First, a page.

Element 1: Dante’s Literal Hellium - Atomic 666. During the bitter winter months, this element presents itself in abundance in the greater Cambridge area. When the atoms of this treacherous element reach their ninth electron orbital, they accumulate to form a perilous, icy, Dante-esque inferno. Manifesting as a terrifying combination of liquid and solid, this element transforms the Harvard campus into an enormous ice skating rink where scurrying undergrads constantly threaten to slip and crack their skulls like little eggs on the frosty pavement. By Charles K. Michael
Element 2: Leslie Kirwanium - The most sturdy and tough of all elements. Impervious to extreme temperatures and weather conditions; impossible to whittle down. By Anita B. Hofschneider
Element 3: Finance Bromine - At room temperature, this element has high liquidity. It’s atoms are unstable until they acquire electron(ic dance music). Not looking for a long-term bond with any other element, but does exhibit an affinity for salmon pants. This element has several isotopes due to its propensity for making capital gains. By Cynthia Guo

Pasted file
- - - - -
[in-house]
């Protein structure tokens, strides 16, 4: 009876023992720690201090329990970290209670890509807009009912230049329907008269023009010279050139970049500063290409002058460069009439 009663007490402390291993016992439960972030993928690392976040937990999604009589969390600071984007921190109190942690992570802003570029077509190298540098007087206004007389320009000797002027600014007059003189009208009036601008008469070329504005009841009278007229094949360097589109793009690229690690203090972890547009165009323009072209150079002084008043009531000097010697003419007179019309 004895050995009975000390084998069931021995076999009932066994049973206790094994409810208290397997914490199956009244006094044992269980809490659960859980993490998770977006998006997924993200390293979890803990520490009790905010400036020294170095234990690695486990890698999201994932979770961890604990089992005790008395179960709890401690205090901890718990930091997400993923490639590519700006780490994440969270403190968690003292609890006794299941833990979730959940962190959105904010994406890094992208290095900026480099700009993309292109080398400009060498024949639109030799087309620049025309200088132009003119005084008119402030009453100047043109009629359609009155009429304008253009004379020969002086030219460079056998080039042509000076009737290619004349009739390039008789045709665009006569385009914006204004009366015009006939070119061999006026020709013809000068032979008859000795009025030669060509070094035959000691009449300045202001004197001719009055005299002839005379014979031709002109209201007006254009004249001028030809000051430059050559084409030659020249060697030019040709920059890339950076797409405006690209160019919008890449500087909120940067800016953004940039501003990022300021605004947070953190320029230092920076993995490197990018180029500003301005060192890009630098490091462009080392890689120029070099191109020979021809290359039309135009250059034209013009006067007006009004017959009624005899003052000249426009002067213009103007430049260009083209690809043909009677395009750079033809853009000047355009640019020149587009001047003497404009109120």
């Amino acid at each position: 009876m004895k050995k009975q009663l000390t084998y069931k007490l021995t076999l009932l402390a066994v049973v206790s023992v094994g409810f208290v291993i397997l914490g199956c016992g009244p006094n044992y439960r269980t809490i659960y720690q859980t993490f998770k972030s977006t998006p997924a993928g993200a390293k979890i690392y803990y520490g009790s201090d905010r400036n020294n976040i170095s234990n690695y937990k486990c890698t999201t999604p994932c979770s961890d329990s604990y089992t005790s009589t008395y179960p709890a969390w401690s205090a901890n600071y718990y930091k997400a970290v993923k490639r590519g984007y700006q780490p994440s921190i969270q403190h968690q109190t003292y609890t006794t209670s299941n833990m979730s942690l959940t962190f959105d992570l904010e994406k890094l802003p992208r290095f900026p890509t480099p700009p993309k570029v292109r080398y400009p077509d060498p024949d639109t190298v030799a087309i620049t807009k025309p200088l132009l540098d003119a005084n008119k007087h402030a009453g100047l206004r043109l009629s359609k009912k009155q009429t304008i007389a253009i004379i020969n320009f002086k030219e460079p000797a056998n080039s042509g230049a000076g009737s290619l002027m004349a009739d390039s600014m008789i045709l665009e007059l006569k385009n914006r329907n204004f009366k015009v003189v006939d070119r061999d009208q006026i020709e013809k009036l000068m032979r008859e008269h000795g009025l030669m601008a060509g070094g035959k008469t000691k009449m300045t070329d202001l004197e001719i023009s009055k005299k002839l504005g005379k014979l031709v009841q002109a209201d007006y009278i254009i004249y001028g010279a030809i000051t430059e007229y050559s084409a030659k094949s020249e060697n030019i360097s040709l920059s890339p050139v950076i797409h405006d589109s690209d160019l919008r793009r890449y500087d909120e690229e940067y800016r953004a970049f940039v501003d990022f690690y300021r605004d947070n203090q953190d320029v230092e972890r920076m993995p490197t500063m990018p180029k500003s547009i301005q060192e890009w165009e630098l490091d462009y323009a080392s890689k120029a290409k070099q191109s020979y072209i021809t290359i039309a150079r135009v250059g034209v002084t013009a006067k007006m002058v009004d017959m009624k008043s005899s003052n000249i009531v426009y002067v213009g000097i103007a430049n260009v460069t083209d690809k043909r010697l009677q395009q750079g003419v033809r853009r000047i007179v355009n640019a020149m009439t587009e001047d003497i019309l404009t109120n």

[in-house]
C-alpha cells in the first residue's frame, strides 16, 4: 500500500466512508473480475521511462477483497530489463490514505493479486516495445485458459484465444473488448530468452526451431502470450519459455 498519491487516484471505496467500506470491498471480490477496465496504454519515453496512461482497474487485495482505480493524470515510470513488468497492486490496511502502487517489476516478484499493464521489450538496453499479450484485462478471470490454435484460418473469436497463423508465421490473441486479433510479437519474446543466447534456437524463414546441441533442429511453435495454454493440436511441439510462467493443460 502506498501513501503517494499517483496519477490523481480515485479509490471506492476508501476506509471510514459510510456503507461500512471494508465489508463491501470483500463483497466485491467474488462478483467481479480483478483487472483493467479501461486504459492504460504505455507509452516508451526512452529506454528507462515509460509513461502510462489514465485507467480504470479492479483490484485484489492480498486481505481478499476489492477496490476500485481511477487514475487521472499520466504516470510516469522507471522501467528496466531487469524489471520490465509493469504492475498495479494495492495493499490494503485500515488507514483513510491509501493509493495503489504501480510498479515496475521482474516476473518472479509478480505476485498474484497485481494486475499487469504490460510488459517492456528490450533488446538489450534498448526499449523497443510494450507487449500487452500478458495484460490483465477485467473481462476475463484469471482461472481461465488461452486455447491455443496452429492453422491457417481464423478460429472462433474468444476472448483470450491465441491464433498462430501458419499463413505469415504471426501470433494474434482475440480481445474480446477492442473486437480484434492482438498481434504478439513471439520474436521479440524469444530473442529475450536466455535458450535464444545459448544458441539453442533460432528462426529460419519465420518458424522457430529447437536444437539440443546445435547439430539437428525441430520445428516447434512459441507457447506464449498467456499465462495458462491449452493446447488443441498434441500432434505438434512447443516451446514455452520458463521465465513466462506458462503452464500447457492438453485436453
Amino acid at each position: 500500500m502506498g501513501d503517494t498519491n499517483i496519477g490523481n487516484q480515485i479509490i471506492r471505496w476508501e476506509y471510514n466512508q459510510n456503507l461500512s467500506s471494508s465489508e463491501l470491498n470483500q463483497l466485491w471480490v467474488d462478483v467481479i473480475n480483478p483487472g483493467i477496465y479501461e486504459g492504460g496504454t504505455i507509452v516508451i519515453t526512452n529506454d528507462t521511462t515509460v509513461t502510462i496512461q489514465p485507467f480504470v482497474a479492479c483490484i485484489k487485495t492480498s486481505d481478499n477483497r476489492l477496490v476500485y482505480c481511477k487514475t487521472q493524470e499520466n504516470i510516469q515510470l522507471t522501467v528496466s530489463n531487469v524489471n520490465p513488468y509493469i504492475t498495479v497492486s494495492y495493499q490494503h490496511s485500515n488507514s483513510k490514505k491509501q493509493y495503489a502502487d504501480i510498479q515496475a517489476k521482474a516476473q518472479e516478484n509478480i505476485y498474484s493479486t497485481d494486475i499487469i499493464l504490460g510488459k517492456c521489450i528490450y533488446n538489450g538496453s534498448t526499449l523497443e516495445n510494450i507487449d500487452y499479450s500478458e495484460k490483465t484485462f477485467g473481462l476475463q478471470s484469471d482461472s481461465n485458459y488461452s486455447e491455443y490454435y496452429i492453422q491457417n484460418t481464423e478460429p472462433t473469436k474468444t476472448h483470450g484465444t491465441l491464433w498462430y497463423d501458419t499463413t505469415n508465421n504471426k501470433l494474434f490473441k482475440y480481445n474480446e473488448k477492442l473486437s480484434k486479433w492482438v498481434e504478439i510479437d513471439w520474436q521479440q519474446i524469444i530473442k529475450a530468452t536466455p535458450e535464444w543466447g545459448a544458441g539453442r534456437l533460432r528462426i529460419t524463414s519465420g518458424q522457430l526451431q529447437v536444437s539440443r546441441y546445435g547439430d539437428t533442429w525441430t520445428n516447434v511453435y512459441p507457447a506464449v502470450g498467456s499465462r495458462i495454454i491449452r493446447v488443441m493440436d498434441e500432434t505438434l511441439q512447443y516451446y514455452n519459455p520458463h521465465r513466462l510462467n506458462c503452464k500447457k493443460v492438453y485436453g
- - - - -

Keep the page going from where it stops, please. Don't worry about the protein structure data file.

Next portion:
Element 4: HydroGen-Edium - A standard-fare element. While usually basic and not particularly reactive, this element is necessary for sustaining life (and fulfilling graduation requirements). Our scientists were surprised by a few isolated samples that were off-the-charts more exciting than the others. Perhaps we need to overhaul how we think about this element?
By Cynthia Guo
Element 5: Nepotonium - Present in many Harvard comps, this element has the tendency to bond with others like it, showing preference for those in its own chemical group. A critical component of punch.
By Thomas W. Franck
Element 6: Littrium - Yttrium’s crazy, out-of-control isotopic cousin. By Cynthia Guo
Element 7: Back of a London Cabmium - With all due, but clearly not deserved, respect, this is a bumpy and unstable element. By Cynthia Guo
Element 8: Boron - Atomic Number: 5. Chemical Symbol: B. A solid metalloid found in the Earth’s crust. Unremarkable, except for the fact that high concentrations have been detected in recent issues of the Harvard Lampoon, a semi-secret Sorento Square organization that used to publish a so called humor magazine. By Sidni M. Frederick
Supposedly, a couple of Harvard researchers have figured out how to synthesize solid metallic hydrogen. While I don’t doubt the pedagogical value of this discovery, FM’s own scientists have been hard at work adding eight entirely new elements to the periodic table.